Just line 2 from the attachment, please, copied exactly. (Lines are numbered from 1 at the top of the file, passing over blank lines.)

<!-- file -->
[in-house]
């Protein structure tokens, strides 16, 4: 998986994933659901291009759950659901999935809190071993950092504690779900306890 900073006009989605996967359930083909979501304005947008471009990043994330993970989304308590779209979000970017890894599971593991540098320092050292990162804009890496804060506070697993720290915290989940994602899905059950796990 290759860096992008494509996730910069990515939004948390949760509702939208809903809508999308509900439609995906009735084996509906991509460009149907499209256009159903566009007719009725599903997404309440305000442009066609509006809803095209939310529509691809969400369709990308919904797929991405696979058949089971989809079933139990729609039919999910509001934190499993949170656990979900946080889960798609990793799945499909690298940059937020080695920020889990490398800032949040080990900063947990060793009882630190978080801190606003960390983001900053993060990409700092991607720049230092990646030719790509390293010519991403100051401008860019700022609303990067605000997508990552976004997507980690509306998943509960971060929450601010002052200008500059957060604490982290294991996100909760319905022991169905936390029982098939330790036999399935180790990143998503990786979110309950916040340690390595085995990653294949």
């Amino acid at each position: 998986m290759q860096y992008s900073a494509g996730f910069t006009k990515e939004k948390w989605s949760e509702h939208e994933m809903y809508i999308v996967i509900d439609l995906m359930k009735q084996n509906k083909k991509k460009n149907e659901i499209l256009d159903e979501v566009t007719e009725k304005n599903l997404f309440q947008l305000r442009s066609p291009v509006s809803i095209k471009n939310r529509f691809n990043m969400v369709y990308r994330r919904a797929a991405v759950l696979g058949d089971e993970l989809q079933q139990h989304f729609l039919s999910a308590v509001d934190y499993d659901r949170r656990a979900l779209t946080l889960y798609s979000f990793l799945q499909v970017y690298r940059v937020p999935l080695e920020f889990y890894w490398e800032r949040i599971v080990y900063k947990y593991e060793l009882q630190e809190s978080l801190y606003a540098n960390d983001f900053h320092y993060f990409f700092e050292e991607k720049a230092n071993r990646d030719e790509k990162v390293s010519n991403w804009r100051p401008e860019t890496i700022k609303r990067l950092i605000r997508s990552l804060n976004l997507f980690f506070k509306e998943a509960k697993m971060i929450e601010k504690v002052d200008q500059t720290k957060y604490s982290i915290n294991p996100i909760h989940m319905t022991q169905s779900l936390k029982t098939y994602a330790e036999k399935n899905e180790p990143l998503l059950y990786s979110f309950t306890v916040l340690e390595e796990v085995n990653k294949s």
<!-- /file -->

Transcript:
């Protein structure tokens, strides 16, 4: 998986994933659901291009759950659901999935809190071993950092504690779900306890 900073006009989605996967359930083909979501304005947008471009990043994330993970989304308590779209979000970017890894599971593991540098320092050292990162804009890496804060506070697993720290915290989940994602899905059950796990 290759860096992008494509996730910069990515939004948390949760509702939208809903809508999308509900439609995906009735084996509906991509460009149907499209256009159903566009007719009725599903997404309440305000442009066609509006809803095209939310529509691809969400369709990308919904797929991405696979058949089971989809079933139990729609039919999910509001934190499993949170656990979900946080889960798609990793799945499909690298940059937020080695920020889990490398800032949040080990900063947990060793009882630190978080801190606003960390983001900053993060990409700092991607720049230092990646030719790509390293010519991403100051401008860019700022609303990067605000997508990552976004997507980690509306998943509960971060929450601010002052200008500059957060604490982290294991996100909760319905022991169905936390029982098939330790036999399935180790990143998503990786979110309950916040340690390595085995990653294949």